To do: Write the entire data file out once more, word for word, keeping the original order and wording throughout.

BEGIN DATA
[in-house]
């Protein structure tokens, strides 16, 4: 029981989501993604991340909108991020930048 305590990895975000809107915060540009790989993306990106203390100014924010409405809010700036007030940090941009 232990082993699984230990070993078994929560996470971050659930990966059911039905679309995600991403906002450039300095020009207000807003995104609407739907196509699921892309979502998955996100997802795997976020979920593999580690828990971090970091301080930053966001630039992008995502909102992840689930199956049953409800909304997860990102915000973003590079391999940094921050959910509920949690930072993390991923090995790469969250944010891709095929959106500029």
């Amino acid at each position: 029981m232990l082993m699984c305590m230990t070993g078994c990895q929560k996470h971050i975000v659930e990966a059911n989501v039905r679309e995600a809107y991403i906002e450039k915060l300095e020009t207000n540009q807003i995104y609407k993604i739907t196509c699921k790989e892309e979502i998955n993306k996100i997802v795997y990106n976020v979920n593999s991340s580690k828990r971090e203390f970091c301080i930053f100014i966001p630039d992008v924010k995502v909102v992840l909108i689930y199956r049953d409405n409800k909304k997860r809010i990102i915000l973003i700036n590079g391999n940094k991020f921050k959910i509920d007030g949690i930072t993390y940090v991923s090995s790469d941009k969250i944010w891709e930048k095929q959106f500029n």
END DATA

[in-house]
């Protein structure tokens, strides 16, 4: 029981989501993604991340909108991020930048 305590990895975000809107915060540009790989993306990106203390100014924010409405809010700036007030940090941009 232990082993699984230990070993078994929560996470971050659930990966059911039905679309995600991403906002450039300095020009207000807003995104609407739907196509699921892309979502998955996100997802795997976020979920593999580690828990971090970091301080930053966001630039992008995502909102992840689930199956049953409800909304997860990102915000973003590079391999940094921050959910509920949690930072993390991923090995790469969250944010891709095929959106500029």
């Amino acid at each position: 029981m232990l082993m699984c305590m230990t070993g078994c990895q929560k996470h971050i975000v659930e990966a059911n989501v039905r679309e995600a809107y991403i906002e450039k915060l300095e020009t207000n540009q807003i995104y609407k993604i739907t196509c699921k790989e892309e979502i998955n993306k996100i997802v795997y990106n976020v979920n593999s991340s580690k828990r971090e203390f970091c301080i930053f100014i966001p630039d992008v924010k995502v909102v992840l909108i689930y199956r049953d409405n409800k909304k997860r809010i990102i915000l973003i700036n590079g391999n940094k991020f921050k959910i509920d007030g949690i930072t993390y940090v991923s090995s790469d941009k969250i944010w891709e930048k095929q959106f500029n």